Ultimately, there’s only so good an autobiographical business book can be.  We can gather insights into the thinking and behaviors of someone successful, but we can’t know whether their own understanding of the origin of success can be conveyed in even the slightest way through a book.

But on the other hand, there’s only so bad such a book can be either.  Getting any insight from someone who’s had extraordinary success, including their own view, and even their indulgences is worth the time it takes to read on of their books.

Review: Using Microsoft Project 2010

Sometimes a book is limited by its subject.  I was hoping for evidence that Microsoft Project can be used in a modern software environment to save time and make things easier.  Instead, I got something better.  This book, in its careful and politically correct detail, convinced me that Project is less useful for software, but could be of utility to users managing bridge building or other huge projects.

In short, the overhead of a tool like Project is enough that it’s not worth the time unless project management is your full time job, and even better if you’re not the only person managing projects.

Upgrading to Apache 2.4 with Macports

The 2.4 branch of Apache has been available since February 12, but not available at Macports, which still defaults to versions 2.2.  Apache can be installed using the apache24 port, but connecting it to php55 calls in Apache 2.2, which isn’t what you’re after.

This can be fixed with a port patch, as the problem is merely one of dependencies, not actual compatibility.  This patch  from the Macports bug list adds a new port php55-apache24handler, which is the code between PHP55 and the Apache 2.4 daemon, as the name suggests.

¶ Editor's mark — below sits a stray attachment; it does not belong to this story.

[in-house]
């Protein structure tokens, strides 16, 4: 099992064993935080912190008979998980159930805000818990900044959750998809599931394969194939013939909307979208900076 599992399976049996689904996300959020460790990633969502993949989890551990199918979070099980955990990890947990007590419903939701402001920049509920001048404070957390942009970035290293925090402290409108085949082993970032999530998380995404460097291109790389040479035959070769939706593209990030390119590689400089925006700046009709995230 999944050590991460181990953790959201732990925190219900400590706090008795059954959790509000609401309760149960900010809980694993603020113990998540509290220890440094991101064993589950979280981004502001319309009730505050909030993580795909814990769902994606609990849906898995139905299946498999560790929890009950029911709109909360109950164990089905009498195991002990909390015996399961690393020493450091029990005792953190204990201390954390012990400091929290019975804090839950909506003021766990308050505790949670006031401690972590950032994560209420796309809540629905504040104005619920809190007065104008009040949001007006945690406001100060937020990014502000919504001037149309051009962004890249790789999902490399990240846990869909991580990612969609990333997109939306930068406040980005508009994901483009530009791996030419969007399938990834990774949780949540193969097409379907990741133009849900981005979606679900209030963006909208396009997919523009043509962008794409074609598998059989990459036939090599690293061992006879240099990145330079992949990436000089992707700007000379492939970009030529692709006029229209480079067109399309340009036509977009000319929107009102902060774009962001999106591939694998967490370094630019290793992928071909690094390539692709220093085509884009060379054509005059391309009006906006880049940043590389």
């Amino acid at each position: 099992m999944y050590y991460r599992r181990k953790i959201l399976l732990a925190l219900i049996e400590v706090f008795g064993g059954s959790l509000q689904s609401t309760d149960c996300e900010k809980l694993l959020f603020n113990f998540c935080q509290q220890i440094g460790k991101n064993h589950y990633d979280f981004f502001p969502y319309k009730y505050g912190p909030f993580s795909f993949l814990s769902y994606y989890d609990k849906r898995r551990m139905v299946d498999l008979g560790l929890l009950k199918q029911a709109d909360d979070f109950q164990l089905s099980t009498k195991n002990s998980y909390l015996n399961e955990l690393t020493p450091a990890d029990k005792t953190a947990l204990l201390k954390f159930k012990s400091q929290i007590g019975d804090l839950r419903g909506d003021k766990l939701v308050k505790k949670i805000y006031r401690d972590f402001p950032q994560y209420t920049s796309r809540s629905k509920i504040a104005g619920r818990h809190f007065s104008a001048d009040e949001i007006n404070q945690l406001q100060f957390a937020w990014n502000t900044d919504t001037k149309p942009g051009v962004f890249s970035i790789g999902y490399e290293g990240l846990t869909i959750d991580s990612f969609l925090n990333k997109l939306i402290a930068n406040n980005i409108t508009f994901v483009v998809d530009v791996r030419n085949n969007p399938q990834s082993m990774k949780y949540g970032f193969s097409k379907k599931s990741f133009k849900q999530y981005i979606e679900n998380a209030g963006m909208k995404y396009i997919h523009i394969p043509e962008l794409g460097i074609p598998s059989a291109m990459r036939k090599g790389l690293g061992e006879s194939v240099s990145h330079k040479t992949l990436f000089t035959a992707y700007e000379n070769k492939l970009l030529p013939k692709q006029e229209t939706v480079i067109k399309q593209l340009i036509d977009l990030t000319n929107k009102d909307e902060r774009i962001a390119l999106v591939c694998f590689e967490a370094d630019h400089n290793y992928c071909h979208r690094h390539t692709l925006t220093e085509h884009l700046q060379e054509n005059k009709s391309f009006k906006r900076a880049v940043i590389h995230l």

What isn’t necessarily clear I’ve explained here:

1. Where are portfiles?

They’re in /opt/local/var/macports/sources/rsync.macports.org/release/tarballs/ports

where “/opt/local” is the default installation directory for Macports, which will be different only if you’ve installed it to a different place.

2.  What are these portfiles?

Within the …/release/tarballs/ports directory are about 45 subfolders indicating the categories of ports.  Inside those folders are subfolders to find specific ports, although the categorization is not always what you would think.  For example, there’s a ‘lang/php’ as well as a ‘php’.

A portfile is always named Portfile.

3.  What is a subport?

This isn’t actually documented in the user documentation, but a “subport” is a port provided by a portfile with an extension name after a hyphen.  php55-apache2handler provides the subport apache2handler.

4.  Why I can’t find I find the php55 Portfile?

A single Portfile can and often does provide multiple ports, as well as one or more subports.  In this case, ‘php/Portfile’ provides a whole mess of ports, including the whole php series and many of its subports.  You can see this in the Portfile with references to “subports” in the Portfile, as well as the “PortGroup” instructions near the top, which include other port files.

5.  Why doesn’t altering the Portfile Seem to do Anything?

The entire system is cached with an index system.  cd to the “top level” of the ports tree at:


> portindex

will regenerate the PortIndex and PortIndex.quick files you see there, and allow your port system to see any changes you’ve made.

6. What happened to mod_wsgi?

The mod_wsgi for interfacing to Python, should you want to do that, is still tied to Apache 2.2 in MacPorts.


The release schedule for 2.4 (thanks, Apachehaus.com!) is:

2.4.10 : July 19, 2014
2.4.9 : March 16, 2014
2.4.8 : Not Released
2.4.7 : Released November 25, 2013
2.4.6 : Released July 22, 2013
2.4.5 : Not released
2.4.4 : Released Feb 25, 2013
2.4.3 : Released Aug 18, 2012
2.4.2 : Released April 17, 2012
2.4.1 : Released February 17, 2012

Apache’s guide to doing the upgrade is here: